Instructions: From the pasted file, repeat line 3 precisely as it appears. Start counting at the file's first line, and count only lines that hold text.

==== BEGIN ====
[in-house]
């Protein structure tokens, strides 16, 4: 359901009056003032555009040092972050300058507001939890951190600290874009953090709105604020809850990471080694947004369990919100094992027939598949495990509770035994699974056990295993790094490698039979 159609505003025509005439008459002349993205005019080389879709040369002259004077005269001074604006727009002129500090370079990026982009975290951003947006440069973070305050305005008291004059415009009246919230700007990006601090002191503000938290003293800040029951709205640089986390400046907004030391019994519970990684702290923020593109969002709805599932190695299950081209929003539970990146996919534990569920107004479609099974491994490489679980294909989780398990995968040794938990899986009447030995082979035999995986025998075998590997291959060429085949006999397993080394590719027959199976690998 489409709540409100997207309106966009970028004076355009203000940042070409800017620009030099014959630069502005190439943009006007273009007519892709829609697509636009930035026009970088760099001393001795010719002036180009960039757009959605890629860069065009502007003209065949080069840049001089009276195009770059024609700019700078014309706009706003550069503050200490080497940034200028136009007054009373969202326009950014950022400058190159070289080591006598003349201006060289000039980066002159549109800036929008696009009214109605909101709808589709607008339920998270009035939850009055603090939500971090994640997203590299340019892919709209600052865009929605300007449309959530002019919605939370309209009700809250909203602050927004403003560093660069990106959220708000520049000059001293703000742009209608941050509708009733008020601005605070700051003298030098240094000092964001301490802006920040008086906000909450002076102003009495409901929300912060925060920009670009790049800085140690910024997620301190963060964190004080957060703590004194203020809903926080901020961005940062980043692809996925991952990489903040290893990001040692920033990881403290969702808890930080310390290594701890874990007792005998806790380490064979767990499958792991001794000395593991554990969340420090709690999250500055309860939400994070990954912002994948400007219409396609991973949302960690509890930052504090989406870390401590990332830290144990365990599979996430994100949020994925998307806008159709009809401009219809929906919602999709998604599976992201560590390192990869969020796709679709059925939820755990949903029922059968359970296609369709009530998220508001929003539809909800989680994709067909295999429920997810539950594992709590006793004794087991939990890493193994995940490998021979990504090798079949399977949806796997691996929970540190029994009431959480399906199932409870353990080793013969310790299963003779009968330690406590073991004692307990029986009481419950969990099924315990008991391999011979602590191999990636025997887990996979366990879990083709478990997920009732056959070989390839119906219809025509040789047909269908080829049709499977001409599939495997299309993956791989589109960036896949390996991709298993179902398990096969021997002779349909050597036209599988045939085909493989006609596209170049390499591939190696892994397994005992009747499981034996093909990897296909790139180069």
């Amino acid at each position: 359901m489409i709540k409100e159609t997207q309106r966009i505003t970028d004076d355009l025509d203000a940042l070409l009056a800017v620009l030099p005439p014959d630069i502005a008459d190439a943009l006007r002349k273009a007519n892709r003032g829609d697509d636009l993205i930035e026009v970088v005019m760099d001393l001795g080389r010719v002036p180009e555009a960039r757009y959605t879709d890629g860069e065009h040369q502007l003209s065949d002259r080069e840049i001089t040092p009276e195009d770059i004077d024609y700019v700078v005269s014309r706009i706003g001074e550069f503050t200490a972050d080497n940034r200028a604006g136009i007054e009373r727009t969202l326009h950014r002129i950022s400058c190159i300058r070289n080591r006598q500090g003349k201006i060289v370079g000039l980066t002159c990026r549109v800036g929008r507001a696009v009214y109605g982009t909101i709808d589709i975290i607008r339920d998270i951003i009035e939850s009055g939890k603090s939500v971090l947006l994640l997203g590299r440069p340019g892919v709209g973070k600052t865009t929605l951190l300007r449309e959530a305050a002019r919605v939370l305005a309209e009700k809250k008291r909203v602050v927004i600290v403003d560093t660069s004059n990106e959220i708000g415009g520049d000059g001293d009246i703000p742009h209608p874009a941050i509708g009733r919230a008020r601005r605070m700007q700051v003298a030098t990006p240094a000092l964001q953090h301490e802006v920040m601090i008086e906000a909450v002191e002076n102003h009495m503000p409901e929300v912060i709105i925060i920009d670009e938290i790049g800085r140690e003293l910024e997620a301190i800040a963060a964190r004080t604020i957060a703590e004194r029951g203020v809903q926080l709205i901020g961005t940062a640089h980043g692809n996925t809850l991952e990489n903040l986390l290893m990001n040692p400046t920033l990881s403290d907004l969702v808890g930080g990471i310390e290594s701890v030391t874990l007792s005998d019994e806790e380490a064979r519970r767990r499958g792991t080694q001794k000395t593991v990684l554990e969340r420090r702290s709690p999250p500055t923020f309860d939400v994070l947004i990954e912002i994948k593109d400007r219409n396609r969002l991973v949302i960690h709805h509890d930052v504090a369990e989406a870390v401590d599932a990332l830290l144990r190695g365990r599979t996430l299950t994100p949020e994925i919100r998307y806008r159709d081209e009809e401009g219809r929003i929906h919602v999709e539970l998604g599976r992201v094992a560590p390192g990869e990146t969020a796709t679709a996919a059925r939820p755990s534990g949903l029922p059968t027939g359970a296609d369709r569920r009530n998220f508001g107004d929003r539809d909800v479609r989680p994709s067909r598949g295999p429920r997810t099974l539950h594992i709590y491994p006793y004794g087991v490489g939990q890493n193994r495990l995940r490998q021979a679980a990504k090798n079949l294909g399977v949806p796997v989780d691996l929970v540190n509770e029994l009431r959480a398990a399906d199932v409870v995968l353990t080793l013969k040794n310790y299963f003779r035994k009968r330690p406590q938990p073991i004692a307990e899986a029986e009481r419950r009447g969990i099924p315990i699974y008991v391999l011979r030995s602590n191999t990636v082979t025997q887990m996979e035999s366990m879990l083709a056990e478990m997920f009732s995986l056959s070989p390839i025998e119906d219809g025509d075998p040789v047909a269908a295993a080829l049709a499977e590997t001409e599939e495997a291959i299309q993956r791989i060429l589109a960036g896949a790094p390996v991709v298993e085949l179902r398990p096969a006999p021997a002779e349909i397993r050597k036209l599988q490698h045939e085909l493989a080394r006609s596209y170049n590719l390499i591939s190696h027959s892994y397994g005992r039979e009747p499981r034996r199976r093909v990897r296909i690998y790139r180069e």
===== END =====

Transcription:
């Amino acid at each position: 359901m489409i709540k409100e159609t997207q309106r966009i505003t970028d004076d355009l025509d203000a940042l070409l009056a800017v620009l030099p005439p014959d630069i502005a008459d190439a943009l006007r002349k273009a007519n892709r003032g829609d697509d636009l993205i930035e026009v970088v005019m760099d001393l001795g080389r010719v002036p180009e555009a960039r757009y959605t879709d890629g860069e065009h040369q502007l003209s065949d002259r080069e840049i001089t040092p009276e195009d770059i004077d024609y700019v700078v005269s014309r706009i706003g001074e550069f503050t200490a972050d080497n940034r200028a604006g136009i007054e009373r727009t969202l326009h950014r002129i950022s400058c190159i300058r070289n080591r006598q500090g003349k201006i060289v370079g000039l980066t002159c990026r549109v800036g929008r507001a696009v009214y109605g982009t909101i709808d589709i975290i607008r339920d998270i951003i009035e939850s009055g939890k603090s939500v971090l947006l994640l997203g590299r440069p340019g892919v709209g973070k600052t865009t929605l951190l300007r449309e959530a305050a002019r919605v939370l305005a309209e009700k809250k008291r909203v602050v927004i600290v403003d560093t660069s004059n990106e959220i708000g415009g520049d000059g001293d009246i703000p742009h209608p874009a941050i509708g009733r919230a008020r601005r605070m700007q700051v003298a030098t990006p240094a000092l964001q953090h301490e802006v920040m601090i008086e906000a909450v002191e002076n102003h009495m503000p409901e929300v912060i709105i925060i920009d670009e938290i790049g800085r140690e003293l910024e997620a301190i800040a963060a964190r004080t604020i957060a703590e004194r029951g203020v809903q926080l709205i901020g961005t940062a640089h980043g692809n996925t809850l991952e990489n903040l986390l290893m990001n040692p400046t920033l990881s403290d907004l969702v808890g930080g990471i310390e290594s701890v030391t874990l007792s005998d019994e806790e380490a064979r519970r767990r499958g792991t080694q001794k000395t593991v990684l554990e969340r420090r702290s709690p999250p500055t923020f309860d939400v994070l947004i990954e912002i994948k593109d400007r219409n396609r969002l991973v949302i960690h709805h509890d930052v504090a369990e989406a870390v401590d599932a990332l830290l144990r190695g365990r599979t996430l299950t994100p949020e994925i919100r998307y806008r159709d081209e009809e401009g219809r929003i929906h919602v999709e539970l998604g599976r992201v094992a560590p390192g990869e990146t969020a796709t679709a996919a059925r939820p755990s534990g949903l029922p059968t027939g359970a296609d369709r569920r009530n998220f508001g107004d929003r539809d909800v479609r989680p994709s067909r598949g295999p429920r997810t099974l539950h594992i709590y491994p006793y004794g087991v490489g939990q890493n193994r495990l995940r490998q021979a679980a990504k090798n079949l294909g399977v949806p796997v989780d691996l929970v540190n509770e029994l009431r959480a398990a399906d199932v409870v995968l353990t080793l013969k040794n310790y299963f003779r035994k009968r330690p406590q938990p073991i004692a307990e899986a029986e009481r419950r009447g969990i099924p315990i699974y008991v391999l011979r030995s602590n191999t990636v082979t025997q887990m996979e035999s366990m879990l083709a056990e478990m997920f009732s995986l056959s070989p390839i025998e119906d219809g025509d075998p040789v047909a269908a295993a080829l049709a499977e590997t001409e599939e495997a291959i299309q993956r791989i060429l589109a960036g896949a790094p390996v991709v298993e085949l179902r398990p096969a006999p021997a002779e349909i397993r050597k036209l599988q490698h045939e085909l493989a080394r006609s596209y170049n590719l390499i591939s190696h027959s892994y397994g005992r039979e009747p499981r034996r199976r093909v990897r296909i690998y790139r180069e």